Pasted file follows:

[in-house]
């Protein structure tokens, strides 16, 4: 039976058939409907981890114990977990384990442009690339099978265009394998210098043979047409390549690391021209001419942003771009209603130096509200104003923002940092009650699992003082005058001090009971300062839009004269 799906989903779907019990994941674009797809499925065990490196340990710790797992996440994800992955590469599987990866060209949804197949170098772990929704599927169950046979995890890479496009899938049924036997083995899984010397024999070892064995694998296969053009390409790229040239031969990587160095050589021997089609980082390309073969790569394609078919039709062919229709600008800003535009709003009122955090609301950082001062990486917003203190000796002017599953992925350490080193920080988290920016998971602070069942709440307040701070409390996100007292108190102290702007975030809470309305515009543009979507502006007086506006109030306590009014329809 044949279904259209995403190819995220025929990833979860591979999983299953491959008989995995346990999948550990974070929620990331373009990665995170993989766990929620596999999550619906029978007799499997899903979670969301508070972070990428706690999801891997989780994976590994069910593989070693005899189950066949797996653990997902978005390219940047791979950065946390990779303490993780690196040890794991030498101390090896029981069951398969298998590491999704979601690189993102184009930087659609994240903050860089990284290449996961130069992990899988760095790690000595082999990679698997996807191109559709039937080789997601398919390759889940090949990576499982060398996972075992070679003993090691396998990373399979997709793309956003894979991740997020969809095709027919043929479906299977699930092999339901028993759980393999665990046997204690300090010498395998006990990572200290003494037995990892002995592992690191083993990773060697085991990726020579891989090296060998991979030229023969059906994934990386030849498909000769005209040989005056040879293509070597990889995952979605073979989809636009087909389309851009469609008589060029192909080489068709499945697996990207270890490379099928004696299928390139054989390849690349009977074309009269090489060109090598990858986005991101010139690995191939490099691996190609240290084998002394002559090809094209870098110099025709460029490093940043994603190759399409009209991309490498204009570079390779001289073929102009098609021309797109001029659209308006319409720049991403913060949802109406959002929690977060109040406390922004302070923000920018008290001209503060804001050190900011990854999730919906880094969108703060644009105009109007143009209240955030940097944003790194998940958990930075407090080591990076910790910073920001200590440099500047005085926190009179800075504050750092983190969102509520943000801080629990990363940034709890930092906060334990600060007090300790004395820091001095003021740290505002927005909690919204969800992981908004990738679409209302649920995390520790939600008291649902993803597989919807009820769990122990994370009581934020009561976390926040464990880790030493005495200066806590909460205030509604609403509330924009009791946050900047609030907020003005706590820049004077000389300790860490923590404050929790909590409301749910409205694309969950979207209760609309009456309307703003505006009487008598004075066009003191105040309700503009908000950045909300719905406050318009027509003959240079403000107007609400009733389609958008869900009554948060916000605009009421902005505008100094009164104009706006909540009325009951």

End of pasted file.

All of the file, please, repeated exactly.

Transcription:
[in-house]
């Protein structure tokens, strides 16, 4: 039976058939409907981890114990977990384990442009690339099978265009394998210098043979047409390549690391021209001419942003771009209603130096509200104003923002940092009650699992003082005058001090009971300062839009004269 799906989903779907019990994941674009797809499925065990490196340990710790797992996440994800992955590469599987990866060209949804197949170098772990929704599927169950046979995890890479496009899938049924036997083995899984010397024999070892064995694998296969053009390409790229040239031969990587160095050589021997089609980082390309073969790569394609078919039709062919229709600008800003535009709003009122955090609301950082001062990486917003203190000796002017599953992925350490080193920080988290920016998971602070069942709440307040701070409390996100007292108190102290702007975030809470309305515009543009979507502006007086506006109030306590009014329809 044949279904259209995403190819995220025929990833979860591979999983299953491959008989995995346990999948550990974070929620990331373009990665995170993989766990929620596999999550619906029978007799499997899903979670969301508070972070990428706690999801891997989780994976590994069910593989070693005899189950066949797996653990997902978005390219940047791979950065946390990779303490993780690196040890794991030498101390090896029981069951398969298998590491999704979601690189993102184009930087659609994240903050860089990284290449996961130069992990899988760095790690000595082999990679698997996807191109559709039937080789997601398919390759889940090949990576499982060398996972075992070679003993090691396998990373399979997709793309956003894979991740997020969809095709027919043929479906299977699930092999339901028993759980393999665990046997204690300090010498395998006990990572200290003494037995990892002995592992690191083993990773060697085991990726020579891989090296060998991979030229023969059906994934990386030849498909000769005209040989005056040879293509070597990889995952979605073979989809636009087909389309851009469609008589060029192909080489068709499945697996990207270890490379099928004696299928390139054989390849690349009977074309009269090489060109090598990858986005991101010139690995191939490099691996190609240290084998002394002559090809094209870098110099025709460029490093940043994603190759399409009209991309490498204009570079390779001289073929102009098609021309797109001029659209308006319409720049991403913060949802109406959002929690977060109040406390922004302070923000920018008290001209503060804001050190900011990854999730919906880094969108703060644009105009109007143009209240955030940097944003790194998940958990930075407090080591990076910790910073920001200590440099500047005085926190009179800075504050750092983190969102509520943000801080629990990363940034709890930092906060334990600060007090300790004395820091001095003021740290505002927005909690919204969800992981908004990738679409209302649920995390520790939600008291649902993803597989919807009820769990122990994370009581934020009561976390926040464990880790030493005495200066806590909460205030509604609403509330924009009791946050900047609030907020003005706590820049004077000389300790860490923590404050929790909590409301749910409205694309969950979207209760609309009456309307703003505006009487008598004075066009003191105040309700503009908000950045909300719905406050318009027509003959240079403000107007609400009733389609958008869900009554948060916000605009009421902005505008100094009164104009706006909540009325009951």